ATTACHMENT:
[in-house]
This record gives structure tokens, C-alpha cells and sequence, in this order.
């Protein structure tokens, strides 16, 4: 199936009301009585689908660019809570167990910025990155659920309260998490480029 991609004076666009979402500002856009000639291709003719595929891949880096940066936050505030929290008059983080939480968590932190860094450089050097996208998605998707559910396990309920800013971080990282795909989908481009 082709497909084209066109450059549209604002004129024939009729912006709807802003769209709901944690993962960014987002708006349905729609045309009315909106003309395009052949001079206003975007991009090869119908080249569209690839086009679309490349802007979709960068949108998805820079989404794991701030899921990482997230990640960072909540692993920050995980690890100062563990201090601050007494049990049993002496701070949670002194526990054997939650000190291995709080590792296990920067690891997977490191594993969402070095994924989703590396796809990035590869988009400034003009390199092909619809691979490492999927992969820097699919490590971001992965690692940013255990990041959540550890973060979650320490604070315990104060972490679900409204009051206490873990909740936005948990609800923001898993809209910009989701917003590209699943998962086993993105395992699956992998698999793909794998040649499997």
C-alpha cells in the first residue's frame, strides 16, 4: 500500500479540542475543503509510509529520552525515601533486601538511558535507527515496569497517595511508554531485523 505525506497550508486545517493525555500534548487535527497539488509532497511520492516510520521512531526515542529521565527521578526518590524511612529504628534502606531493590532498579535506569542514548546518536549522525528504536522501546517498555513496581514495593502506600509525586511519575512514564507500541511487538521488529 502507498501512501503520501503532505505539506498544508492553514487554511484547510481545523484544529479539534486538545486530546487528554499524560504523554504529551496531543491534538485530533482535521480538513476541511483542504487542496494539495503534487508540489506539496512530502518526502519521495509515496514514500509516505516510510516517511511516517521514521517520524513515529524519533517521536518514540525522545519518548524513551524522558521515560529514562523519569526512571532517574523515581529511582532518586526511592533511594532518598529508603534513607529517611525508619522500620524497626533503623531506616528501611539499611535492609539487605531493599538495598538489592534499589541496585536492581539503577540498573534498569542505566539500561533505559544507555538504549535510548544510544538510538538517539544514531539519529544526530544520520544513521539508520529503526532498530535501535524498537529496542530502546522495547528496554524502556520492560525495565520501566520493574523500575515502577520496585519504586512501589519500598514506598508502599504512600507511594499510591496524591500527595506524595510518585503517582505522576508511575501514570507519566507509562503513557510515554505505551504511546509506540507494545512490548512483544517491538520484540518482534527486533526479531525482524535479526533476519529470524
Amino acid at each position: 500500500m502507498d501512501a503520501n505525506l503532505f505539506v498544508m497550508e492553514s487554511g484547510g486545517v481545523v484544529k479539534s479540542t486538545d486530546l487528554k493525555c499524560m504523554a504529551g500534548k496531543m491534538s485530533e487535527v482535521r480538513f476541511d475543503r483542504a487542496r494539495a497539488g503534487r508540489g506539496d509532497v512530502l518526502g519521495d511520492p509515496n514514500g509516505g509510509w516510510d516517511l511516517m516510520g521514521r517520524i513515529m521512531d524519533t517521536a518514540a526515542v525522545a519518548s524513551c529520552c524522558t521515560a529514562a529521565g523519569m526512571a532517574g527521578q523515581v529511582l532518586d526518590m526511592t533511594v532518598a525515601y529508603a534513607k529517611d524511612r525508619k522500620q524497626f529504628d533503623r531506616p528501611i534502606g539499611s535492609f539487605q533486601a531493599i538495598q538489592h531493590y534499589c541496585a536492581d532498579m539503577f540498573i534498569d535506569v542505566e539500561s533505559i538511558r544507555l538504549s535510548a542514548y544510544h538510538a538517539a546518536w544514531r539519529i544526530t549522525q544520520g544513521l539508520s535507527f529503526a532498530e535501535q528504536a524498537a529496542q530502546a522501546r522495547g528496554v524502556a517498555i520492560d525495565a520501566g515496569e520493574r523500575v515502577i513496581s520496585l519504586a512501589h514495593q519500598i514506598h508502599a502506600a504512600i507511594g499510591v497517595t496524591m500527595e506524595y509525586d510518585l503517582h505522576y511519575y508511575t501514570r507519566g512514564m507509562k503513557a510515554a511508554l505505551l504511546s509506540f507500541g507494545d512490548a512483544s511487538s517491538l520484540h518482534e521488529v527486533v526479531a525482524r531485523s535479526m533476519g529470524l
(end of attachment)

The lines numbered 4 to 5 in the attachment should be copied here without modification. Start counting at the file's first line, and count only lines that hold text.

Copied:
C-alpha cells in the first residue's frame, strides 16, 4: 500500500479540542475543503509510509529520552525515601533486601538511558535507527515496569497517595511508554531485523 505525506497550508486545517493525555500534548487535527497539488509532497511520492516510520521512531526515542529521565527521578526518590524511612529504628534502606531493590532498579535506569542514548546518536549522525528504536522501546517498555513496581514495593502506600509525586511519575512514564507500541511487538521488529 502507498501512501503520501503532505505539506498544508492553514487554511484547510481545523484544529479539534486538545486530546487528554499524560504523554504529551496531543491534538485530533482535521480538513476541511483542504487542496494539495503534487508540489506539496512530502518526502519521495509515496514514500509516505516510510516517511511516517521514521517520524513515529524519533517521536518514540525522545519518548524513551524522558521515560529514562523519569526512571532517574523515581529511582532518586526511592533511594532518598529508603534513607529517611525508619522500620524497626533503623531506616528501611539499611535492609539487605531493599538495598538489592534499589541496585536492581539503577540498573534498569542505566539500561533505559544507555538504549535510548544510544538510538538517539544514531539519529544526530544520520544513521539508520529503526532498530535501535524498537529496542530502546522495547528496554524502556520492560525495565520501566520493574523500575515502577520496585519504586512501589519500598514506598508502599504512600507511594499510591496524591500527595506524595510518585503517582505522576508511575501514570507519566507509562503513557510515554505505551504511546509506540507494545512490548512483544517491538520484540518482534527486533526479531525482524535479526533476519529470524
Amino acid at each position: 500500500m502507498d501512501a503520501n505525506l503532505f505539506v498544508m497550508e492553514s487554511g484547510g486545517v481545523v484544529k479539534s479540542t486538545d486530546l487528554k493525555c499524560m504523554a504529551g500534548k496531543m491534538s485530533e487535527v482535521r480538513f476541511d475543503r483542504a487542496r494539495a497539488g503534487r508540489g506539496d509532497v512530502l518526502g519521495d511520492p509515496n514514500g509516505g509510509w516510510d516517511l511516517m516510520g521514521r517520524i513515529m521512531d524519533t517521536a518514540a526515542v525522545a519518548s524513551c529520552c524522558t521515560a529514562a529521565g523519569m526512571a532517574g527521578q523515581v529511582l532518586d526518590m526511592t533511594v532518598a525515601y529508603a534513607k529517611d524511612r525508619k522500620q524497626f529504628d533503623r531506616p528501611i534502606g539499611s535492609f539487605q533486601a531493599i538495598q538489592h531493590y534499589c541496585a536492581d532498579m539503577f540498573i534498569d535506569v542505566e539500561s533505559i538511558r544507555l538504549s535510548a542514548y544510544h538510538a538517539a546518536w544514531r539519529i544526530t549522525q544520520g544513521l539508520s535507527f529503526a532498530e535501535q528504536a524498537a529496542q530502546a522501546r522495547g528496554v524502556a517498555i520492560d525495565a520501566g515496569e520493574r523500575v515502577i513496581s520496585l519504586a512501589h514495593q519500598i514506598h508502599a502506600a504512600i507511594g499510591v497517595t496524591m500527595e506524595y509525586d510518585l503517582h505522576y511519575y508511575t501514570r507519566g512514564m507509562k503513557a510515554a511508554l505505551l504511546s509506540f507500541g507494545d512490548a512483544s511487538s517491538l520484540h518482534e521488529v527486533v526479531a525482524r531485523s535479526m533476519g529470524l